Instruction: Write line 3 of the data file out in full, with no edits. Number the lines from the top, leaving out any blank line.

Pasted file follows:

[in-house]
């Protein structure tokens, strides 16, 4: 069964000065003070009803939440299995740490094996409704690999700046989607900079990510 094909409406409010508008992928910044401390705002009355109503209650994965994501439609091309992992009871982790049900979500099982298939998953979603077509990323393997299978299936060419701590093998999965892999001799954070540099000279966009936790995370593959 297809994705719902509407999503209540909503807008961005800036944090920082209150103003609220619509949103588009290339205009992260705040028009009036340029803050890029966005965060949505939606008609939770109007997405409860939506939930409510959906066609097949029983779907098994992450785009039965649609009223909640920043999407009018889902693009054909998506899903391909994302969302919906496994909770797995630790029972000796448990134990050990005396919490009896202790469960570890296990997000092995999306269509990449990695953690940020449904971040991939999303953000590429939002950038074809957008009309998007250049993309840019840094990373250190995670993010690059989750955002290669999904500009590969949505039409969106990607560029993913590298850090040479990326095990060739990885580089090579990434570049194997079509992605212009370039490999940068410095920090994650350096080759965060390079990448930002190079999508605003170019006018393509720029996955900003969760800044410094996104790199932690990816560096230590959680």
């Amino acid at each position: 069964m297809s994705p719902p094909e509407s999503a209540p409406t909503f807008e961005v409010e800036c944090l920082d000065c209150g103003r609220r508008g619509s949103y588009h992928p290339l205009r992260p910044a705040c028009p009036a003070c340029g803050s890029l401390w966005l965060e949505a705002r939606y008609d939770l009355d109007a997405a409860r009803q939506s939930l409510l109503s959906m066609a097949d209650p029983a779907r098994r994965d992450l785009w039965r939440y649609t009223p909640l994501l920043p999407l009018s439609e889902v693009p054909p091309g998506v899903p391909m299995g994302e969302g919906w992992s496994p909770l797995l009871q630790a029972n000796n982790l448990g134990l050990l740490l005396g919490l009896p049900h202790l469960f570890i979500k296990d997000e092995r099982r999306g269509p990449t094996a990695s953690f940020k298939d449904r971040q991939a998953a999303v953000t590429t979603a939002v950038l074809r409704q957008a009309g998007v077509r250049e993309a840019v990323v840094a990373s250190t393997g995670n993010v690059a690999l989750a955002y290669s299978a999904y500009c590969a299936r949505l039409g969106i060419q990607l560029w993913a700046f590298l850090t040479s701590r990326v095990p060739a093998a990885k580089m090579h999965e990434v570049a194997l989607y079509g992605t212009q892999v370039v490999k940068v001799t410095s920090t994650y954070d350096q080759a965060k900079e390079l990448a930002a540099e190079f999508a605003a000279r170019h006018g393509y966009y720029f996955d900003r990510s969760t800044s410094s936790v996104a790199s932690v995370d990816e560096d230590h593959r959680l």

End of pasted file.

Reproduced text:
């Amino acid at each position: 069964m297809s994705p719902p094909e509407s999503a209540p409406t909503f807008e961005v409010e800036c944090l920082d000065c209150g103003r609220r508008g619509s949103y588009h992928p290339l205009r992260p910044a705040c028009p009036a003070c340029g803050s890029l401390w966005l965060e949505a705002r939606y008609d939770l009355d109007a997405a409860r009803q939506s939930l409510l109503s959906m066609a097949d209650p029983a779907r098994r994965d992450l785009w039965r939440y649609t009223p909640l994501l920043p999407l009018s439609e889902v693009p054909p091309g998506v899903p391909m299995g994302e969302g919906w992992s496994p909770l797995l009871q630790a029972n000796n982790l448990g134990l050990l740490l005396g919490l009896p049900h202790l469960f570890i979500k296990d997000e092995r099982r999306g269509p990449t094996a990695s953690f940020k298939d449904r971040q991939a998953a999303v953000t590429t979603a939002v950038l074809r409704q957008a009309g998007v077509r250049e993309a840019v990323v840094a990373s250190t393997g995670n993010v690059a690999l989750a955002y290669s299978a999904y500009c590969a299936r949505l039409g969106i060419q990607l560029w993913a700046f590298l850090t040479s701590r990326v095990p060739a093998a990885k580089m090579h999965e990434v570049a194997l989607y079509g992605t212009q892999v370039v490999k940068v001799t410095s920090t994650y954070d350096q080759a965060k900079e390079l990448a930002a540099e190079f999508a605003a000279r170019h006018g393509y966009y720029f996955d900003r990510s969760t800044s410094s936790v996104a790199s932690v995370d990816e560096d230590h593959r959680l």